The Pacific Island nations of Tuvalu and Tokelau have literally run out of water and are in a state of emergency. Here's a blog update from one of our partner organisers in Tuvalu – check it out and you can help out by joining the solidarity action on the 'Two Buckets for Tuvalu and Tokelau' Facebook page.

As governments and aid agencies scramble to deliver desalination plants and bottled water to drought stricken Pacific Island nations of Tuvalu and Tokelau, other Pacific Island nations – Samoa and the Cook Islands – are preparing for a similar fate. Is this band-aid approach to solving this problem going to be enough? Redina Auina, spokeswoman for the Tuvalu Faith Based Youth network, who partner with, is in Tuvalu and describes the feelings of people as they face the reality of less than 5 days of drinkable water in the nations capital, Funafuti —sites/all/files/transporting_water_in_tuvalu_0.jpeg
Experts say the past 12 months have been the second driest in Funafuti's 78 years of records. While we do not make any claims to it being solely a climate change related event, the reality is that the line between what is normal climatic variation and what might be extremes resulting from accelerated climate change is being blurred. This is particularly true for the hydrological cycle, which is sensitive to even subtle variations in the global climate and often results in either too much water, or in our case at the moment, too little. With an intense La Nina weather pattern over much of the Pacific, we’re not likely to see rain for months to come. It’s these kind of extremes that we are told will become our new reality for Tuvalu and the Pacific region as a whole.

That makes life in Tuvalu very difficult. With severe water rations of 40 litres per day per household of 6-9 people, basic water needs are only just being met. All preschools have been closed since Monday and senior schools are only remaining open for examinations. One mother shared with me “for me personally, we have little water left in our tank and I find that the 2 buckets could barely cover our urgent need for water for the day”. There’s also the very real risk of disease spreading rapidly due to the lack of water for sanitation purposes.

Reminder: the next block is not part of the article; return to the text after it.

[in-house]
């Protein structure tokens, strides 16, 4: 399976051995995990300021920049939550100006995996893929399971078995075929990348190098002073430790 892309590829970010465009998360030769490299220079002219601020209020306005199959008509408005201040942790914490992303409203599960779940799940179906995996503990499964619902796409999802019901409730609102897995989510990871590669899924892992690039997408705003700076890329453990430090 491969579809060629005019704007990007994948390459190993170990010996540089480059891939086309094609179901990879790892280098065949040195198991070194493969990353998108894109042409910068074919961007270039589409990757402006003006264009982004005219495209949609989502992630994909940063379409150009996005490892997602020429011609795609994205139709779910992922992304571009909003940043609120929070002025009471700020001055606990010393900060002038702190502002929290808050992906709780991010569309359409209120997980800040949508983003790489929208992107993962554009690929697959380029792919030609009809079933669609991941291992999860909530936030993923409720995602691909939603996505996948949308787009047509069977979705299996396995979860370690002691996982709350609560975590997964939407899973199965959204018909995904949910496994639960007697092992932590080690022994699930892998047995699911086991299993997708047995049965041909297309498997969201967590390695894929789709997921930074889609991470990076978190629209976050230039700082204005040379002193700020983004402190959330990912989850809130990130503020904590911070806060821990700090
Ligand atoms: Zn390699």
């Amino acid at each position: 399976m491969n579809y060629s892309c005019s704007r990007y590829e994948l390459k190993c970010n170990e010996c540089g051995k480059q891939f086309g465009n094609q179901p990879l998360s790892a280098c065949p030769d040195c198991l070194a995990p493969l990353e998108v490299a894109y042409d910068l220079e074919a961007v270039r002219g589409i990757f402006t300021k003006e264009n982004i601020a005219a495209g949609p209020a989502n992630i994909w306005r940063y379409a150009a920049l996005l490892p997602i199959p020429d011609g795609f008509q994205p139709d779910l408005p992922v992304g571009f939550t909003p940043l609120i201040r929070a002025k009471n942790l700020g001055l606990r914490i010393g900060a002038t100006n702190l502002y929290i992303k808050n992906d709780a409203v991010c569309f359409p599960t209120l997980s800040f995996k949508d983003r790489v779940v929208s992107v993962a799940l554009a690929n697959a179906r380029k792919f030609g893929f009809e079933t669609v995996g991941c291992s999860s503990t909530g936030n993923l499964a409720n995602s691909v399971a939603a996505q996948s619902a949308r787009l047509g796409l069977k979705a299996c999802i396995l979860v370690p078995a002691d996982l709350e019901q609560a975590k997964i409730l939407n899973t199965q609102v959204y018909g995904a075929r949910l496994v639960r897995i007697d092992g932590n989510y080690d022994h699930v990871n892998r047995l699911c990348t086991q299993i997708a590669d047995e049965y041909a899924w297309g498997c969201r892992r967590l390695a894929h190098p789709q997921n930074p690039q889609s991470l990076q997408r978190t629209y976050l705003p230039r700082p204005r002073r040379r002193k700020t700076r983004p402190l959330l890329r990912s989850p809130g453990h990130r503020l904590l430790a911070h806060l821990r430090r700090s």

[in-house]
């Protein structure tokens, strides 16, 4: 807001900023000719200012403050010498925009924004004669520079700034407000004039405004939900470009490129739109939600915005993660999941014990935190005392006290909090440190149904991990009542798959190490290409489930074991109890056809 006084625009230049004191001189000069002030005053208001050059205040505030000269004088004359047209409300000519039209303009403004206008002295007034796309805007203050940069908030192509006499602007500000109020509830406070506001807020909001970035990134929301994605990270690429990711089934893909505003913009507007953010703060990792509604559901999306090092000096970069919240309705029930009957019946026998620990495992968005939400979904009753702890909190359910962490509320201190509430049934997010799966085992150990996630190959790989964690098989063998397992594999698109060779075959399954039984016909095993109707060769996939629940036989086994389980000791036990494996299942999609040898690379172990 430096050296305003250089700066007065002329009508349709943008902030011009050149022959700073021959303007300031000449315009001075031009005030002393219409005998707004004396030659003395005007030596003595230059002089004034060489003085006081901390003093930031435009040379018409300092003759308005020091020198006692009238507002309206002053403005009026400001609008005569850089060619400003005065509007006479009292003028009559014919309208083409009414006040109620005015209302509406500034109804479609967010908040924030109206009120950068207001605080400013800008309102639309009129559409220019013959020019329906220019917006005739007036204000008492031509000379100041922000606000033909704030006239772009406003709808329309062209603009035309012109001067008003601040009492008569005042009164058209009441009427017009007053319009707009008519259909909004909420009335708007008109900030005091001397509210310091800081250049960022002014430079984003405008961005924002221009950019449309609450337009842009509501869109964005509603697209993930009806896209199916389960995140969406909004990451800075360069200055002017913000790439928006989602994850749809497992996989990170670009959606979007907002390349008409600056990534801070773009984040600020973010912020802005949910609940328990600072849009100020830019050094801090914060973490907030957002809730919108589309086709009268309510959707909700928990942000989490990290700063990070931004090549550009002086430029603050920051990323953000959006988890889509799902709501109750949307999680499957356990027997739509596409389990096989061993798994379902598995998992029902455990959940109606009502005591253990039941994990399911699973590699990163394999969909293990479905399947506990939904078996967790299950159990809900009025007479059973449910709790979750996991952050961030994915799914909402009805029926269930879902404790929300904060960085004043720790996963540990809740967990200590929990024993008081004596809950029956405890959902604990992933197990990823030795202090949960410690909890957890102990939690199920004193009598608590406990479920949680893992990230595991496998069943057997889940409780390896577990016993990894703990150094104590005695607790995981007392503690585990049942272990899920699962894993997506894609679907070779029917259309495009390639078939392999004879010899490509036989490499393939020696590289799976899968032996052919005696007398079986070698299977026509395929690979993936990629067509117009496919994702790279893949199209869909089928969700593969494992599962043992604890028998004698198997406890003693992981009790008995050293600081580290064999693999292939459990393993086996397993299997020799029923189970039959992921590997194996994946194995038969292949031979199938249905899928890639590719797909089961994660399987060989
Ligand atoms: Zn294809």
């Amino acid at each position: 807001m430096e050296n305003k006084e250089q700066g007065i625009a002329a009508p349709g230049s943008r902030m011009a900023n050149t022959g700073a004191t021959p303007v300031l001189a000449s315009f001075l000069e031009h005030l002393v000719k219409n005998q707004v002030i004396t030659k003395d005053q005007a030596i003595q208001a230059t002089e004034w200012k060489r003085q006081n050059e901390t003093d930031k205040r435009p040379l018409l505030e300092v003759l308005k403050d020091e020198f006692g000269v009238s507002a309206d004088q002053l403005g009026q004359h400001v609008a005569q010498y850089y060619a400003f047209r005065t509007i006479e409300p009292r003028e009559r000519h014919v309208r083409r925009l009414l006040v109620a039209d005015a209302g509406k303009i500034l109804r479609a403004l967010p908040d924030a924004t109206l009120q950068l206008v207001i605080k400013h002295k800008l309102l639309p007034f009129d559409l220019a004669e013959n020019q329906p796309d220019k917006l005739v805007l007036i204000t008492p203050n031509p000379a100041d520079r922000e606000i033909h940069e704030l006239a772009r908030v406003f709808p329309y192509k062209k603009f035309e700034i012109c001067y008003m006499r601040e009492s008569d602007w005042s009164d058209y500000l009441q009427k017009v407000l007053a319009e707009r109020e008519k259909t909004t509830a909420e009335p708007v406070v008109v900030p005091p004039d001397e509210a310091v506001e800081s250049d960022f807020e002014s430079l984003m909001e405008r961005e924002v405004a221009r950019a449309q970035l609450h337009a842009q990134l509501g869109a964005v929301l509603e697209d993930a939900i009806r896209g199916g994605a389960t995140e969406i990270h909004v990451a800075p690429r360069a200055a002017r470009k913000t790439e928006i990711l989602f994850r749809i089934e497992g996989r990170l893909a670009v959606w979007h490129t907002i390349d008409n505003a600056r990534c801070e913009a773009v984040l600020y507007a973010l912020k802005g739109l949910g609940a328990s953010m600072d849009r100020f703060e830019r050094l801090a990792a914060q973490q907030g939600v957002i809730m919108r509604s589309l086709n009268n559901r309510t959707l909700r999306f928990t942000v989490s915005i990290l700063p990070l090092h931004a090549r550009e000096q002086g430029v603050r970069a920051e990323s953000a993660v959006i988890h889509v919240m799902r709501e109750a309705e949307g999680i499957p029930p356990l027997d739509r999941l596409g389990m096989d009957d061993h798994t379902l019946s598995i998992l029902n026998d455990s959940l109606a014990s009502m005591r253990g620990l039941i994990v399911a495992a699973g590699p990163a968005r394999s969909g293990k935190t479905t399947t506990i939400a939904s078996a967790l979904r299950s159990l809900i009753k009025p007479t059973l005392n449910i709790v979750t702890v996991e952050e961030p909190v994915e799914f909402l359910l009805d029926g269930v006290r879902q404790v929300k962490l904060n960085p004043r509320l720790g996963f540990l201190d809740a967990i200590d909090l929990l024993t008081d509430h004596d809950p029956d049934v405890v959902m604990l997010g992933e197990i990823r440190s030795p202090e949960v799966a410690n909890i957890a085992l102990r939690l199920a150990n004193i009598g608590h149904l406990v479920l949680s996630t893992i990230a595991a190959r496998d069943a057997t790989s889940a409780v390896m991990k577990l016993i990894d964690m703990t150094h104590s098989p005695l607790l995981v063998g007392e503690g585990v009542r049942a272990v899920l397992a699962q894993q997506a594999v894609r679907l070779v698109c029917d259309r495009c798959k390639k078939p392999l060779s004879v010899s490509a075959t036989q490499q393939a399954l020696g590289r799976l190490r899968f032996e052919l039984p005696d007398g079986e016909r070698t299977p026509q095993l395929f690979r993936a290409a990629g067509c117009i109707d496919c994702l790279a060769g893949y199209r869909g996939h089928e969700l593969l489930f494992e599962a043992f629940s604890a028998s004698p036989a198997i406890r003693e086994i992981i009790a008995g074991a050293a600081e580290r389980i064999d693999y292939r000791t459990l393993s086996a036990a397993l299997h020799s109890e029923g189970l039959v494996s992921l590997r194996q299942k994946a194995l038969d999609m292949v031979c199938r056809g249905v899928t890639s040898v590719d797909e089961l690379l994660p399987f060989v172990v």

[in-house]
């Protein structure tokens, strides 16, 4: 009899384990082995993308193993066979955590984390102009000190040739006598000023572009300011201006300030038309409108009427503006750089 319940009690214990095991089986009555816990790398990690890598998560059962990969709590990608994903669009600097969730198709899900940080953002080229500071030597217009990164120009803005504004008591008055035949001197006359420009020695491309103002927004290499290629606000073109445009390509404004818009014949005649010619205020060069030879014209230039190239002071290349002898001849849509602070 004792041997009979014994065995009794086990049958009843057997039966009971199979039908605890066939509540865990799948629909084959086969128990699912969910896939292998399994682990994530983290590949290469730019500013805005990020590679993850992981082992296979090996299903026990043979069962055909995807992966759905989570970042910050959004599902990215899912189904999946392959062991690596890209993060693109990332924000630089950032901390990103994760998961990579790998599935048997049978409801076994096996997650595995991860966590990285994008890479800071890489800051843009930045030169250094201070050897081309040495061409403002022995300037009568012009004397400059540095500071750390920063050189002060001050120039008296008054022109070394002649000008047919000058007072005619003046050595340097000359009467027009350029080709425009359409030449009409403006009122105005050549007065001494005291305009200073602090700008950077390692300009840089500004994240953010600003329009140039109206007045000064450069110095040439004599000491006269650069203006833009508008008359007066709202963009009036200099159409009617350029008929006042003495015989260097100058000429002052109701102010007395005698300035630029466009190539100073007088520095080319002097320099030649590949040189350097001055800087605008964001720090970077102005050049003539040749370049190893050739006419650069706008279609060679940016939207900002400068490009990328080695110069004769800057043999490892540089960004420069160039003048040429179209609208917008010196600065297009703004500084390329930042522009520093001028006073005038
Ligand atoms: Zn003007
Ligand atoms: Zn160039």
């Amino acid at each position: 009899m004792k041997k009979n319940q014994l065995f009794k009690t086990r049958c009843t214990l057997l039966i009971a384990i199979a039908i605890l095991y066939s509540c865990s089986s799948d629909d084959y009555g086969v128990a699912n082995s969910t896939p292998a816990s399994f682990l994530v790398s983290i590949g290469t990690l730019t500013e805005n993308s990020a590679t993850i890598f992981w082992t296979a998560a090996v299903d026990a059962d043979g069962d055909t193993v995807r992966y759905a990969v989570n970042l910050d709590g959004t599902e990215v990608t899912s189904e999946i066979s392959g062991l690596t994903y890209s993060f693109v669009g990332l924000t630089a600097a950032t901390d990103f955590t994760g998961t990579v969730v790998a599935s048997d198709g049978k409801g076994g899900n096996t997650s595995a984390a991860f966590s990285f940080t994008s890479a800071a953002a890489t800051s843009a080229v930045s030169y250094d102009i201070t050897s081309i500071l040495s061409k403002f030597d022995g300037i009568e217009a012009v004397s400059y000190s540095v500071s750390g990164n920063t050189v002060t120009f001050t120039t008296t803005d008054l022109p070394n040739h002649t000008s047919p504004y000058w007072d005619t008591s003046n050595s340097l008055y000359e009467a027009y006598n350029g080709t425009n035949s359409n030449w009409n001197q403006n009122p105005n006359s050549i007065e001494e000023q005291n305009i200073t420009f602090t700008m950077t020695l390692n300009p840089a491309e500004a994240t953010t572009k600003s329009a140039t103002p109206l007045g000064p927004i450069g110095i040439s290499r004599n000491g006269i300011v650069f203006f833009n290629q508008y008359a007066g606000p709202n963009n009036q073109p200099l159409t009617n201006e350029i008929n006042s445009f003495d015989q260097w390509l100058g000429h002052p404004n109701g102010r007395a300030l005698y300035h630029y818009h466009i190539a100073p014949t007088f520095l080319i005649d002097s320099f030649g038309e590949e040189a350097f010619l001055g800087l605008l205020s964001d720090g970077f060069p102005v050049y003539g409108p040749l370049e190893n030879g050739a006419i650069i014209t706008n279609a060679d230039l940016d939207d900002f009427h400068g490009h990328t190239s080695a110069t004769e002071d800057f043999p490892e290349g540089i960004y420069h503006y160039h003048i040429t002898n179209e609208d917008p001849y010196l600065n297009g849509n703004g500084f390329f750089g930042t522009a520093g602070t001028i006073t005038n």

But why are we angry? We are angry because we feel that even though diplomatic missions are mobilizing well to respond to this humanitarian situation, their domestic emission policies will continue to exacerbate such extremes in the future. As Melton Tauetia from the Tuvalu Climate Action Network put it “I respect their [Australia and New Zealand] immediate support but it feels like they are buying the lives of the people with all these desalination plants when they know very well that this is caused by their very high emitting lifestyle and burning of fossil fuels”.

It’s like they are just applying a band-aid at a time, and that is not going to solve the issue at hand. Whilst much more can be done in terms of improving Tuvalu's water security and water conservation measures, there is not much more Tuvalu can do to increase its resilience to climate change.

What’s more, other Pacific island nations – Samoa and the Cook Islands – are also on the brink of water emergencies. We know that the reality for the Pacific region is that there will only be more water emergencies popping up as the climate continues to warm and bring about further climatic extremes. Will we have enough band-aids to go around, will we be able to respond to each crisis?

The only real long-term solution is for the world to find a way to make genuine and rapid cuts in emissions that will get the world to what scientists tell us is the safe limit of carbon dioxide in the atmosphere, 350 parts per million. And that will take New Zealand, Australia and other big emitters doing more than just emergency relief. As the spokesperson from the Tuvalu Island Community Youth – who wished to remain anonymous so aptly put it, “I hope this is not a showbiz, but them [Australia, New Zealand, United States] realizing that they have serious actions to take in their own side of the fence because this is Climate Reality”.

So yes, thank you diplomatic missions for listening to the pleas of Pacific Islanders, we hope that you will do the same in December at the United Nations climate conference in Durban, South Africa and commit to ambitious and legally binding emission reduction targets.


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